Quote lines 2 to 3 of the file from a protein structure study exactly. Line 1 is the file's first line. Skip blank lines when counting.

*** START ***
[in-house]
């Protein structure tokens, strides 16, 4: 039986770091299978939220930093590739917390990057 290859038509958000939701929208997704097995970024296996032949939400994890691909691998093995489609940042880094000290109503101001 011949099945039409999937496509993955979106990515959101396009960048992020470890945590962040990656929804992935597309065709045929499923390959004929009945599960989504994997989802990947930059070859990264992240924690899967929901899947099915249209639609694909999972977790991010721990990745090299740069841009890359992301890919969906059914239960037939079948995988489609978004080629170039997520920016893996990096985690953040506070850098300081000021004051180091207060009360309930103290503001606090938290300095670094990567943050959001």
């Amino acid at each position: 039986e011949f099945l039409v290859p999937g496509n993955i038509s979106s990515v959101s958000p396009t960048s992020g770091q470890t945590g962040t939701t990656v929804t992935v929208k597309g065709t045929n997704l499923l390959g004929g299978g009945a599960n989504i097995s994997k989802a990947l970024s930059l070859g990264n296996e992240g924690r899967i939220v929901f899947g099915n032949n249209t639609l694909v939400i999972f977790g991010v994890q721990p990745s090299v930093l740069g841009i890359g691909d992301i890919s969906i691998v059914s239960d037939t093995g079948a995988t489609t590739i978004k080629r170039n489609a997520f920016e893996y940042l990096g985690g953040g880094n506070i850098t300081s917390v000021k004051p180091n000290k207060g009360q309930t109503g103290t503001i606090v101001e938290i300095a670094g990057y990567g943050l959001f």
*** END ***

């Protein structure tokens, strides 16, 4: 039986770091299978939220930093590739917390990057 290859038509958000939701929208997704097995970024296996032949939400994890691909691998093995489609940042880094000290109503101001 011949099945039409999937496509993955979106990515959101396009960048992020470890945590962040990656929804992935597309065709045929499923390959004929009945599960989504994997989802990947930059070859990264992240924690899967929901899947099915249209639609694909999972977790991010721990990745090299740069841009890359992301890919969906059914239960037939079948995988489609978004080629170039997520920016893996990096985690953040506070850098300081000021004051180091207060009360309930103290503001606090938290300095670094990567943050959001």
């Amino acid at each position: 039986e011949f099945l039409v290859p999937g496509n993955i038509s979106s990515v959101s958000p396009t960048s992020g770091q470890t945590g962040t939701t990656v929804t992935v929208k597309g065709t045929n997704l499923l390959g004929g299978g009945a599960n989504i097995s994997k989802a990947l970024s930059l070859g990264n296996e992240g924690r899967i939220v929901f899947g099915n032949n249209t639609l694909v939400i999972f977790g991010v994890q721990p990745s090299v930093l740069g841009i890359g691909d992301i890919s969906i691998v059914s239960d037939t093995g079948a995988t489609t590739i978004k080629r170039n489609a997520f920016e893996y940042l990096g985690g953040g880094n506070i850098t300081s917390v000021k004051p180091n000290k207060g009360q309930t109503g103290t503001i606090v101001e938290i300095a670094g990057y990567g943050l959001f």